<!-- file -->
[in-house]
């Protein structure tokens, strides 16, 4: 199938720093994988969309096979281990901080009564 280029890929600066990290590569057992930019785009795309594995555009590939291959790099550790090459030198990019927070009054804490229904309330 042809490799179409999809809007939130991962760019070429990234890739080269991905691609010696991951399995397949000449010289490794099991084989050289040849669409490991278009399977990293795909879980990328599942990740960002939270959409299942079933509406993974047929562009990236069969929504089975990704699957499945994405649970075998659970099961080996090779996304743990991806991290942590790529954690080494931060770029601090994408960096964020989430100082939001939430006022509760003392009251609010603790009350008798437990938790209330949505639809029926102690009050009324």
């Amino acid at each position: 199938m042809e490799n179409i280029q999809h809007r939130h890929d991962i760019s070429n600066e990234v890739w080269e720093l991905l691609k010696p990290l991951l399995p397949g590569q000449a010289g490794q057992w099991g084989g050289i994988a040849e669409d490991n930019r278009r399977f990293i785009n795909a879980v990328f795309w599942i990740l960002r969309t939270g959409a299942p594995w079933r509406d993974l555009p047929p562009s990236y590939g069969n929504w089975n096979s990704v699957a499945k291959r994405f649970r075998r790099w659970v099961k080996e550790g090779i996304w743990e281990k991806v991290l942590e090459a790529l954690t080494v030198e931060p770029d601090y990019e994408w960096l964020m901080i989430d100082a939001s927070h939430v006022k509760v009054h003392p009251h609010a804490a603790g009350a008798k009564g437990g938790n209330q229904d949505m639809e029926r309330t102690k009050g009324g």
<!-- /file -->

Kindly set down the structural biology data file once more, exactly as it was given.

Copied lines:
[in-house]
């Protein structure tokens, strides 16, 4: 199938720093994988969309096979281990901080009564 280029890929600066990290590569057992930019785009795309594995555009590939291959790099550790090459030198990019927070009054804490229904309330 042809490799179409999809809007939130991962760019070429990234890739080269991905691609010696991951399995397949000449010289490794099991084989050289040849669409490991278009399977990293795909879980990328599942990740960002939270959409299942079933509406993974047929562009990236069969929504089975990704699957499945994405649970075998659970099961080996090779996304743990991806991290942590790529954690080494931060770029601090994408960096964020989430100082939001939430006022509760003392009251609010603790009350008798437990938790209330949505639809029926102690009050009324």
């Amino acid at each position: 199938m042809e490799n179409i280029q999809h809007r939130h890929d991962i760019s070429n600066e990234v890739w080269e720093l991905l691609k010696p990290l991951l399995p397949g590569q000449a010289g490794q057992w099991g084989g050289i994988a040849e669409d490991n930019r278009r399977f990293i785009n795909a879980v990328f795309w599942i990740l960002r969309t939270g959409a299942p594995w079933r509406d993974l555009p047929p562009s990236y590939g069969n929504w089975n096979s990704v699957a499945k291959r994405f649970r075998r790099w659970v099961k080996e550790g090779i996304w743990e281990k991806v991290l942590e090459a790529l954690t080494v030198e931060p770029d601090y990019e994408w960096l964020m901080i989430d100082a939001s927070h939430v006022k509760v009054h003392p009251h609010a804490a603790g009350a008798k009564g437990g938790n209330q229904d949505m639809e029926r309330t102690k009050g009324g």